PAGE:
It also called for Scottish Government legislation to make clear parents’ rights and the obligations of professionals in relation to the burial and cremation of non-viable foetuses and stillborn babies.

And it said specialist training on infant cremation should be made compulsory by the two main professional bodies – the Institute of Cemetery and Crematorium Management and the Federation of Burial and Cremation Authorities.

Melanie Johnson, executive nurse director at NHS Lothian, said: “We deeply regret and fully understand any distress that parents may have been caused. We will take Dame Elish Angiolini’s Mortonhall Investigation Report and fully consider the findings and work with our council colleagues to progress any recommendations as a matter of priority.”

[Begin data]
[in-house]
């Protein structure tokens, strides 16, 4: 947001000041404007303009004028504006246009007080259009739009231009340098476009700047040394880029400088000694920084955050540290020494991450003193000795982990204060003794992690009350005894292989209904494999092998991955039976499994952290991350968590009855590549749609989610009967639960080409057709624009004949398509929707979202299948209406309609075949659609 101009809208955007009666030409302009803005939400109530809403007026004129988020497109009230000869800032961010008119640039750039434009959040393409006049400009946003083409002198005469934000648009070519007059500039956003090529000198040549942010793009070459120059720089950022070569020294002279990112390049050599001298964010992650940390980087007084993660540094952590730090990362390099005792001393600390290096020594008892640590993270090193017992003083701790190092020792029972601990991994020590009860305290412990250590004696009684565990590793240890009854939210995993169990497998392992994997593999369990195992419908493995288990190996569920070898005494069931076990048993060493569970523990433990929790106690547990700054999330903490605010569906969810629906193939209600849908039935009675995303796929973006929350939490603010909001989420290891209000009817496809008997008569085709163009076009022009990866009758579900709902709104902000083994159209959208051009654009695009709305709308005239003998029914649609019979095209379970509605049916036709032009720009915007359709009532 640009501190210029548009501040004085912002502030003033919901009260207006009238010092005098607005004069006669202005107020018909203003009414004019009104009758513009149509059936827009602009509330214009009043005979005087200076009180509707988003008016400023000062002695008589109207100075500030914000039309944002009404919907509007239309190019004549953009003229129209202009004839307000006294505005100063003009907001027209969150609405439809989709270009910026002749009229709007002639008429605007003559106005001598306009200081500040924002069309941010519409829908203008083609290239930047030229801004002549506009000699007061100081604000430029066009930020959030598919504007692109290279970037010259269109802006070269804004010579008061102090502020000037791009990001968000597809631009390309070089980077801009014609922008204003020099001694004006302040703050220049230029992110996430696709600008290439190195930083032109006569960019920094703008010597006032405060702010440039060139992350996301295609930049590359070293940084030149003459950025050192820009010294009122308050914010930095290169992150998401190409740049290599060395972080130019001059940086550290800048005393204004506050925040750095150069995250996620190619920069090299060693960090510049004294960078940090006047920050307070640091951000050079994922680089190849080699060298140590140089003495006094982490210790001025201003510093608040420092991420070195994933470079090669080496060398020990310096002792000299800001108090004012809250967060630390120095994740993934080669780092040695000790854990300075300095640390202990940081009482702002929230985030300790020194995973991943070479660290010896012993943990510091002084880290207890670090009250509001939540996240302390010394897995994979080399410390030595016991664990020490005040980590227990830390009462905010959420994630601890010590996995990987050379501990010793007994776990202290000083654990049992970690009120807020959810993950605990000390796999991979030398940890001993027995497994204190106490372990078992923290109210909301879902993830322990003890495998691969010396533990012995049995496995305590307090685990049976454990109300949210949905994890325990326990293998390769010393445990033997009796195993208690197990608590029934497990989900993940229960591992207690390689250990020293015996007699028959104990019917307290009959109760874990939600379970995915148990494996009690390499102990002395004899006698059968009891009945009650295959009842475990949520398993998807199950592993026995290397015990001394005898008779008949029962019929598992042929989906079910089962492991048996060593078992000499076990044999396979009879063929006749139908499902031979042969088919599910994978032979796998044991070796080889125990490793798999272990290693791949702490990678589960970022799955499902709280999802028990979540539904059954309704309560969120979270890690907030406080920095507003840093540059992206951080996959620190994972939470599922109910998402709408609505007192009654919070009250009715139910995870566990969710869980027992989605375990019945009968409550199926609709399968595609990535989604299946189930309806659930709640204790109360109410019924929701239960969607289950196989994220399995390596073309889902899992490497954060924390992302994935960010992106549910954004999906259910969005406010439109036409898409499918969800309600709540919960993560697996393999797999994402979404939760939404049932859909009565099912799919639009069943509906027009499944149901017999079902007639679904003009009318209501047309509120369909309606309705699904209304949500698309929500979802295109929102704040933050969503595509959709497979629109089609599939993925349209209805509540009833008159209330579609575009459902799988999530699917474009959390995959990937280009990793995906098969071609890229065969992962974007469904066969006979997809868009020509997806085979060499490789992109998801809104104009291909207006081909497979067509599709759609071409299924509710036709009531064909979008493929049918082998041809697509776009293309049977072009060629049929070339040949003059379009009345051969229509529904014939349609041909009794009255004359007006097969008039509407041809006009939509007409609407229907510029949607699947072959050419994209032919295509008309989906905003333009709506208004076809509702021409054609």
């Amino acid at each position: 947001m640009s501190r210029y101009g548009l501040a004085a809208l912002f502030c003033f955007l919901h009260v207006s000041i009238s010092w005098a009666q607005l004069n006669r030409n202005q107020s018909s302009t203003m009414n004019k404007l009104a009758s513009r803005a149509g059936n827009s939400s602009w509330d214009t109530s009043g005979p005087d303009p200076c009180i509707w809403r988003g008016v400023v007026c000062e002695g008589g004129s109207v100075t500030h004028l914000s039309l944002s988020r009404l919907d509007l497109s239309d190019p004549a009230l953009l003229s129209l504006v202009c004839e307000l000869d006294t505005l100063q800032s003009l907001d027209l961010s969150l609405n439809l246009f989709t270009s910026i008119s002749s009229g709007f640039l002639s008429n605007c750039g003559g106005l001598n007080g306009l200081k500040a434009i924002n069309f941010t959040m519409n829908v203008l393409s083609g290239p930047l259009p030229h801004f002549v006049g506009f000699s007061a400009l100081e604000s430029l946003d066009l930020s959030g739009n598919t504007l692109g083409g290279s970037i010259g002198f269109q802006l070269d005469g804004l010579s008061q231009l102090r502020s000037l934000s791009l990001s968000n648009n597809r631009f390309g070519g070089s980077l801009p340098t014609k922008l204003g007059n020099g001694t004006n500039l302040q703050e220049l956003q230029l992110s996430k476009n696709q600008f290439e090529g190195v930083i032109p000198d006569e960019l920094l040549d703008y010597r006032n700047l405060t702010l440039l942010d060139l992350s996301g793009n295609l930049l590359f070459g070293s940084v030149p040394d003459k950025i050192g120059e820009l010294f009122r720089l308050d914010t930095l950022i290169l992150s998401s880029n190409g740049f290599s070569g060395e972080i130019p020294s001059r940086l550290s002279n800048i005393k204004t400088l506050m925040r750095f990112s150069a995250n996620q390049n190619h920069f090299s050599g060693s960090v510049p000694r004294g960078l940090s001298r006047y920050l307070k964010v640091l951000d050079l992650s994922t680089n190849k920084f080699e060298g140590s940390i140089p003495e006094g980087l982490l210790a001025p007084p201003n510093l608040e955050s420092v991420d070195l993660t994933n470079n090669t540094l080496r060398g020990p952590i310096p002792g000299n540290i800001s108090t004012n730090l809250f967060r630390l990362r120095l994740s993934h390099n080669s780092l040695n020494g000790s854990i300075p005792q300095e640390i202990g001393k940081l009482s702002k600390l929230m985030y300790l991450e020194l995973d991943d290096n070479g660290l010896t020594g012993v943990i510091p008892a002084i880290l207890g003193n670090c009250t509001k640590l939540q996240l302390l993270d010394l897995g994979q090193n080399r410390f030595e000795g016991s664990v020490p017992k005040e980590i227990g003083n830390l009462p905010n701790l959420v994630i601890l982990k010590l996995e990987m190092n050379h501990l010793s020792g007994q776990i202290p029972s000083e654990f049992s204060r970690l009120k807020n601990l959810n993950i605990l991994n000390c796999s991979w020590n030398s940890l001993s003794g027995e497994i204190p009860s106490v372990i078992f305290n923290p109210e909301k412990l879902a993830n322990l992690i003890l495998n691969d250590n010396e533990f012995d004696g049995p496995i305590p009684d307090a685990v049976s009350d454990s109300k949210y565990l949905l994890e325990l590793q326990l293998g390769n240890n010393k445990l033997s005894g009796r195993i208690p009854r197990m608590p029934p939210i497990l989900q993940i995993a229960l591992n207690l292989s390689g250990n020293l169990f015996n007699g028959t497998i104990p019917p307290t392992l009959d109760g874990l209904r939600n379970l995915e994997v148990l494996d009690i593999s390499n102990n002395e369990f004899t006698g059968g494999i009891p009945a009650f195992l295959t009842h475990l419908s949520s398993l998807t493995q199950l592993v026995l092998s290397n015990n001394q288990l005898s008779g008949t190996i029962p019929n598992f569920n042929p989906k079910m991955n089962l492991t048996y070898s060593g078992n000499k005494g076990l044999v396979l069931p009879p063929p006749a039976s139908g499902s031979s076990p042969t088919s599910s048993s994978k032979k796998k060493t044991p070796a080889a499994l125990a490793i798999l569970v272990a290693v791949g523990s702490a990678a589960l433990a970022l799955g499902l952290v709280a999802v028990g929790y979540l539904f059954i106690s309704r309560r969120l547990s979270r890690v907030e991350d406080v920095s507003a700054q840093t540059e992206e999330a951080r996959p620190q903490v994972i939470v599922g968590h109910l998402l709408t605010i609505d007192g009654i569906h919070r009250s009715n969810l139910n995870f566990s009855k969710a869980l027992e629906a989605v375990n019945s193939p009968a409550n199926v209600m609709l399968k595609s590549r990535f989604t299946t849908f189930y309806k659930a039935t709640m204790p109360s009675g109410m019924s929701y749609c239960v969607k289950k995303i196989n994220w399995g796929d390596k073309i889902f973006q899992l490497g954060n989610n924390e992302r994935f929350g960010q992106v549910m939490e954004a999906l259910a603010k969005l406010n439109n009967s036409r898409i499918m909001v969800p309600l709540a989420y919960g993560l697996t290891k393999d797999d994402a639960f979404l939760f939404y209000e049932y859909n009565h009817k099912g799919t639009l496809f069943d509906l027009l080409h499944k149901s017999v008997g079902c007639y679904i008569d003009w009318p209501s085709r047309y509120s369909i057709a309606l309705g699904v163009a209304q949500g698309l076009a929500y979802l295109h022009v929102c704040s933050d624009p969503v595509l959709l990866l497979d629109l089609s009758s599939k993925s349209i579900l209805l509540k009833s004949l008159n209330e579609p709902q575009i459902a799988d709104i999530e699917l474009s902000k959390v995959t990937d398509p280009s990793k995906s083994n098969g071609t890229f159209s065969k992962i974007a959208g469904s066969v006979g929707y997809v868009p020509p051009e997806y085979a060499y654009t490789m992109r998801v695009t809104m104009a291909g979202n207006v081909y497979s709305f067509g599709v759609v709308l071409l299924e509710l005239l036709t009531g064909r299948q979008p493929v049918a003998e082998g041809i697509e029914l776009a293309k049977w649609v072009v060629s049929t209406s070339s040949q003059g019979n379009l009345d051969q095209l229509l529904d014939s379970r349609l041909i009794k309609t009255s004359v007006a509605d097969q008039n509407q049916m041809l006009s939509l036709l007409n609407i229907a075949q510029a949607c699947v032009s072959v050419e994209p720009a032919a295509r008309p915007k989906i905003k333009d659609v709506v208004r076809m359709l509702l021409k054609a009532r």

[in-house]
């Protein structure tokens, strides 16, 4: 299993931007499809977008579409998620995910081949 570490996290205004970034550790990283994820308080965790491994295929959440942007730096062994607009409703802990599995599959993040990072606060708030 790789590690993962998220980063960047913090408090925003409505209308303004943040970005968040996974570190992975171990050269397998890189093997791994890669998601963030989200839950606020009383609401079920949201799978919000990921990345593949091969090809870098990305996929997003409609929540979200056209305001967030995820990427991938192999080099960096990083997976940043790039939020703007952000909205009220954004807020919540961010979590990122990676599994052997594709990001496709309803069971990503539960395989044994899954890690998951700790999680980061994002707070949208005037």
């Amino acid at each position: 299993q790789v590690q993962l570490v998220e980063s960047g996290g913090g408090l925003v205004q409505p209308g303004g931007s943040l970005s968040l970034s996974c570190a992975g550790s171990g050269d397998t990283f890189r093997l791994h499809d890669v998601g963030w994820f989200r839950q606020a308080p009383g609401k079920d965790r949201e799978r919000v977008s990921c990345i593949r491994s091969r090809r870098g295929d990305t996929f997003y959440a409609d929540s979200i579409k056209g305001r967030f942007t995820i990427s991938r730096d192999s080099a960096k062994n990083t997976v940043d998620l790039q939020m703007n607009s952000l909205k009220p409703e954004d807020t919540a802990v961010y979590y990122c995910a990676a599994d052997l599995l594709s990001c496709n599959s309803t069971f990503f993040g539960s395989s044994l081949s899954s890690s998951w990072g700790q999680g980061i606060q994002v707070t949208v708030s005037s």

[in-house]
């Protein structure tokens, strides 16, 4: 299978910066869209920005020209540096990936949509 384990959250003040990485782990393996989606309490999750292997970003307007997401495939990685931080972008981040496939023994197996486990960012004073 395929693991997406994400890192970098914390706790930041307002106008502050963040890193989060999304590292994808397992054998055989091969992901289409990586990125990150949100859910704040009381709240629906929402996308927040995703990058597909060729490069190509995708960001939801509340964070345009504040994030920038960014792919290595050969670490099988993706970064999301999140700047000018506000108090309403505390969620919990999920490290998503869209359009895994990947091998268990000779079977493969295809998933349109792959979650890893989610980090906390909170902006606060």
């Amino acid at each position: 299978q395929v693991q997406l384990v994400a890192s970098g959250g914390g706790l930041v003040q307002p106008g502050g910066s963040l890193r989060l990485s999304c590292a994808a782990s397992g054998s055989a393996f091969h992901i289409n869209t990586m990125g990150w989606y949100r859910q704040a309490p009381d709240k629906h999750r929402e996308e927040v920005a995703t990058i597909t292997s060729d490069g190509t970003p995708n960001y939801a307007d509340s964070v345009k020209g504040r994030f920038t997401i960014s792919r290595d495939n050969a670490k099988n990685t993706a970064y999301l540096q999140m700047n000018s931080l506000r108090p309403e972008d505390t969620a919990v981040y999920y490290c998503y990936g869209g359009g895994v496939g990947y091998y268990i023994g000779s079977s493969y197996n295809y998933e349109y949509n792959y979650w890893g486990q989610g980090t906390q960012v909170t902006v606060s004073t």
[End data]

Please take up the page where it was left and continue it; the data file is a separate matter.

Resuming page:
‘For many parents there is a profound need to have a focal point for their grief’

Dame Elish Angiolini gave her own personal response to the Mortonhall scandal in her report. Here is what she wrote in full

THE loss of a baby is an extremely distressing and deeply traumatic experience for the mother, father and other close relatives. For the parents of the babies involved in this investigation that distress has now been compounded years later by agonising uncertainty about the existence of ashes following the cremation of their baby and, if such ashes do exist, the whereabouts of the resting place of their baby’s ashes.

The nature and findings of this report will undoubtedly cause further heartbreak and grief to many.